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Assessing DeMarcus Cousins’ Potential

DeMarcus Cousins

DeMarcus Cousins

Bill Simmons’ ever-intriguing “Trade Value” series of columns has begun over at Grantland. He has lots of provocative, interesting opinions, whether or not you agree with any/many of them. Simmons, tongue-in-cheek as can ever, also talks a lot of sense from angles that matter: player potential and history, team cap situation, and team need. It makes for a good read.

There are a bunch of guys I’d flag as worth checking out to see if Simmons’ idiosyncratic ratings comport with your own. But none more than DeMarcus Cousins, the almost-Wolf who was passed over in favor of Wesley Johnson.

I found what Simmons had to say – both the goods and the bads – remain revealing about what a team might be getting in Cousins. This isn’t directly Wolves’ related except insofar as he easily could’ve been a Wolf and probably still would be had we drafted him at #4 instead of Wes Johnson, but Simmons makes a fairly credible case both about what’s wrong (and right) with Cousins, what’s wrong in SAC, and how we might come to see this behemoth talent realize at least a good part of its massive potential.

Simmons writes:

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Timberwolves Season in Review, Part 2: Where We’ve Been, Where We’re Going

David Kahn at the NBA Draft Lottery. (The fun begins around 2:15) Will Kahn be around for this season’s Lottery?

[This is Part 2 of a multipart season review series. This post looks ahead to the future–mostly next season–and what it might look like.  A subsequent post will look at the team’s longer term prognosis.]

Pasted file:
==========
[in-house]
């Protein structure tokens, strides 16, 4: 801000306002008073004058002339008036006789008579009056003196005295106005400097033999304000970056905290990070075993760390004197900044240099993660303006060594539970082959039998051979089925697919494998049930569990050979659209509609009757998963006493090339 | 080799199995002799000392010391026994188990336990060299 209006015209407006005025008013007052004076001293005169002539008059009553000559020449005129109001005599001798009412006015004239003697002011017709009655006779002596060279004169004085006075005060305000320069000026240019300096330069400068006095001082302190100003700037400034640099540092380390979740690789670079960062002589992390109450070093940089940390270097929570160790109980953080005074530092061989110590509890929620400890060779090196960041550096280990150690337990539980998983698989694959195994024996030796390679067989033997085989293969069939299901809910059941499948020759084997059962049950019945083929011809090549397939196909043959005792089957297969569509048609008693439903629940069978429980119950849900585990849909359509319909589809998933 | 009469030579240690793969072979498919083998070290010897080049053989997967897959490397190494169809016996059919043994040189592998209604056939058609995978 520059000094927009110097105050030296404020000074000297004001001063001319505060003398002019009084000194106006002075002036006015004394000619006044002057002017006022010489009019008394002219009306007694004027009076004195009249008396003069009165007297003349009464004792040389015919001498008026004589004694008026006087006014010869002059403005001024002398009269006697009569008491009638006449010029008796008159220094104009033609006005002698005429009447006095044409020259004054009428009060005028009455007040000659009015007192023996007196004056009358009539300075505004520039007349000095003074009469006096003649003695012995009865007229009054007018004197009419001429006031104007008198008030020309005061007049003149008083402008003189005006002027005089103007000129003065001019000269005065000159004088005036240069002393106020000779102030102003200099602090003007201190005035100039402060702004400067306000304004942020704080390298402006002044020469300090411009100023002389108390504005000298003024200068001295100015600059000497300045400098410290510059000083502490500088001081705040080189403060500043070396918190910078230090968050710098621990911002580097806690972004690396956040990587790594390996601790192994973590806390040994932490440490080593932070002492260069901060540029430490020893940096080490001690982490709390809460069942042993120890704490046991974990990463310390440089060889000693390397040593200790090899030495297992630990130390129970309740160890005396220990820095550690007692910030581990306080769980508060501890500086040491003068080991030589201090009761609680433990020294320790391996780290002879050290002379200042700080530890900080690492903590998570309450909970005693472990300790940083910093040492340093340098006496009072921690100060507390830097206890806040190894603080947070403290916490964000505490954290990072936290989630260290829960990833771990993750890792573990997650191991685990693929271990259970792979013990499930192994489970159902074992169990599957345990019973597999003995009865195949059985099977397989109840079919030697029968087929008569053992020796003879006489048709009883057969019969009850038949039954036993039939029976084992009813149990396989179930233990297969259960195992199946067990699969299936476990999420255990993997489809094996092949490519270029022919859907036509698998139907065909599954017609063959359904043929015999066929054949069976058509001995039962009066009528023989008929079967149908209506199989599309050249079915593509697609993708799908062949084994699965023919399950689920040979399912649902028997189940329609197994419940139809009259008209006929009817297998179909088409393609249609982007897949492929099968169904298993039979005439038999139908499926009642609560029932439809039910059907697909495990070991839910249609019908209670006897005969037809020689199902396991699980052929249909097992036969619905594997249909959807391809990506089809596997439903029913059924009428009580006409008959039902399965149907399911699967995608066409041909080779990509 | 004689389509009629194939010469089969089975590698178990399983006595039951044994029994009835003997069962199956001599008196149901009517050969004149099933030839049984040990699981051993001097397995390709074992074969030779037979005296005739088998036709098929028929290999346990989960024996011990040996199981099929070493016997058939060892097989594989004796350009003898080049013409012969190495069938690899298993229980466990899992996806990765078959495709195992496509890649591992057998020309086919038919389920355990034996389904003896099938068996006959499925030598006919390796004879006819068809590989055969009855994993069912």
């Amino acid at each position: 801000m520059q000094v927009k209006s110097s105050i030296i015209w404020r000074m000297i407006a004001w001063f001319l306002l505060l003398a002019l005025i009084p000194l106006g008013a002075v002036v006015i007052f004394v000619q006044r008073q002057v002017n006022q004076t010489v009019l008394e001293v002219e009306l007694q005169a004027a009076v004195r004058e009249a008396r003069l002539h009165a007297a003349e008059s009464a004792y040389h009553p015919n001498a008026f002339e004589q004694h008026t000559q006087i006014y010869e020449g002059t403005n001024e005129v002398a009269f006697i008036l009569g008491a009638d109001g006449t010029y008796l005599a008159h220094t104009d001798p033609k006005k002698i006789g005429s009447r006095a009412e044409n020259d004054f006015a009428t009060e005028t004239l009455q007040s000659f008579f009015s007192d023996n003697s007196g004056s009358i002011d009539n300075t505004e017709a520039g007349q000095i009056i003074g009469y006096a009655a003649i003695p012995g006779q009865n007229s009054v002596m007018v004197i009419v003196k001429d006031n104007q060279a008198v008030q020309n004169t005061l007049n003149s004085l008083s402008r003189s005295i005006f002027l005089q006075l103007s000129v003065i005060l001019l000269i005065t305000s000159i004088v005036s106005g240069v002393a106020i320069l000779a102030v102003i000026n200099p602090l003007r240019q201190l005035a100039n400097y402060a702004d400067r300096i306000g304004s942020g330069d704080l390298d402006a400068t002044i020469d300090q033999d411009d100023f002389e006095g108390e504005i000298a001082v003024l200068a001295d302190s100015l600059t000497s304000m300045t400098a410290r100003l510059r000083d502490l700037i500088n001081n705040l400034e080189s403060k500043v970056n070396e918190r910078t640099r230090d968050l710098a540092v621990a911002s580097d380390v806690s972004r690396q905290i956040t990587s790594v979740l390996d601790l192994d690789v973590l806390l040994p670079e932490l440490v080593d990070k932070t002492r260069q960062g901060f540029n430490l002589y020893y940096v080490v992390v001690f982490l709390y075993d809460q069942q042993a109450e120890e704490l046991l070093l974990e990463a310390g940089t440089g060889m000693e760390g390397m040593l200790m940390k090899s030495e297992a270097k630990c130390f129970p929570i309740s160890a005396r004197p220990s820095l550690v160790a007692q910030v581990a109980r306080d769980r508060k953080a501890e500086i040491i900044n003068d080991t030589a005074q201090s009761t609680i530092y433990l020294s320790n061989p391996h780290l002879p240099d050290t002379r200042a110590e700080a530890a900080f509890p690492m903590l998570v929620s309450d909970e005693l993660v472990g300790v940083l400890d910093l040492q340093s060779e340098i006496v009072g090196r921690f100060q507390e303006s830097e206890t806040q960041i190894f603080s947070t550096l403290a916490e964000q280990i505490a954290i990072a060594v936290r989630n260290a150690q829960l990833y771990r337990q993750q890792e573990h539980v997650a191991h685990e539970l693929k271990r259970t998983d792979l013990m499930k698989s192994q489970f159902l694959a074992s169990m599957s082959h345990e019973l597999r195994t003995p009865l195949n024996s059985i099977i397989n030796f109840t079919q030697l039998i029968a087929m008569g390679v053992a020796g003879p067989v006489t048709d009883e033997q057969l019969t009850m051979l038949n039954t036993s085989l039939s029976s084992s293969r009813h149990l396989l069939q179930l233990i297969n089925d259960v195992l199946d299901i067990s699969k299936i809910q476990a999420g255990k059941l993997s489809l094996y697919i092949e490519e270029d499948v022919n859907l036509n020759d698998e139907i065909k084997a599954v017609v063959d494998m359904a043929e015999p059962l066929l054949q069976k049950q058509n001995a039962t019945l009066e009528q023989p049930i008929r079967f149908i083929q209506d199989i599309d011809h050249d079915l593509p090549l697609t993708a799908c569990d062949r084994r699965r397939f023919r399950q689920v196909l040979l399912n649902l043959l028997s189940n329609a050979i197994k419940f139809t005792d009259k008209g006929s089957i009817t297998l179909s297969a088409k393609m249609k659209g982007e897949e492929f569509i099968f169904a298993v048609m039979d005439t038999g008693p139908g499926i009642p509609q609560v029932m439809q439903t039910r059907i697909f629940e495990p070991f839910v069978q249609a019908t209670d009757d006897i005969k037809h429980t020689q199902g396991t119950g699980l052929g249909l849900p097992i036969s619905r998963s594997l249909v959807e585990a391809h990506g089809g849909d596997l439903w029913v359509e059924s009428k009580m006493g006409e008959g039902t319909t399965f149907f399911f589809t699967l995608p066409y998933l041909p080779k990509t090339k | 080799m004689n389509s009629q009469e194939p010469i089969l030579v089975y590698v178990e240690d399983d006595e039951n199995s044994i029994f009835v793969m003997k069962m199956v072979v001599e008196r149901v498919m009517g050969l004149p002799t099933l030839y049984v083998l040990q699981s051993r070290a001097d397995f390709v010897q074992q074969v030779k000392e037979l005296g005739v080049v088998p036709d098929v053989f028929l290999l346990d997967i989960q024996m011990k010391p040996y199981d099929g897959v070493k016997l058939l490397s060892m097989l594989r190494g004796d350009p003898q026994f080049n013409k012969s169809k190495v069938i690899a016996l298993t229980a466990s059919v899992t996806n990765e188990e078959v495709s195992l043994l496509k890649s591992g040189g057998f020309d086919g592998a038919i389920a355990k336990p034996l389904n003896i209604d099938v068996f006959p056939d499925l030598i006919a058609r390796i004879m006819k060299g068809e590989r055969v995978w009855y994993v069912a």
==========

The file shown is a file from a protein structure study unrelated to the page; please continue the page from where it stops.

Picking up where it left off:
1.  What Should The Team’s #1 Off-Season Priority Be?

Patrick J: Re-signing Pekovic.

You’ve gotta retain a high-quality big who is dominant at times and keeps adding dimensions to his game each season. That’s priority number one, hands down. A second important priority, though, is getting a legitimate shooting guard. This dead horse been beaten elsewhere, so I won’t focus on it here. And the Adelman situation might be more important than both for the Wolves’ long-term outlook. Is he a coach, a GM, or a retiree? More on that below.

Andy G: Ditto. You’ve gotta match Pek.

They’ve gotta re-sign Pek, or match whatever offer sheet he signs. They can’t let a good starting center walk. The team won’t have any options in free agency that could offset losing The Godfather. (If Kirilenko opts in and they re-sign Budinger, they won’t really have any cap space at all.) There aren’t any trade ideas that I can see that could offset losing The Godfather. This is entirely within the team’s control and it’s imperative that they retain a foundational player that happens to be in his prime.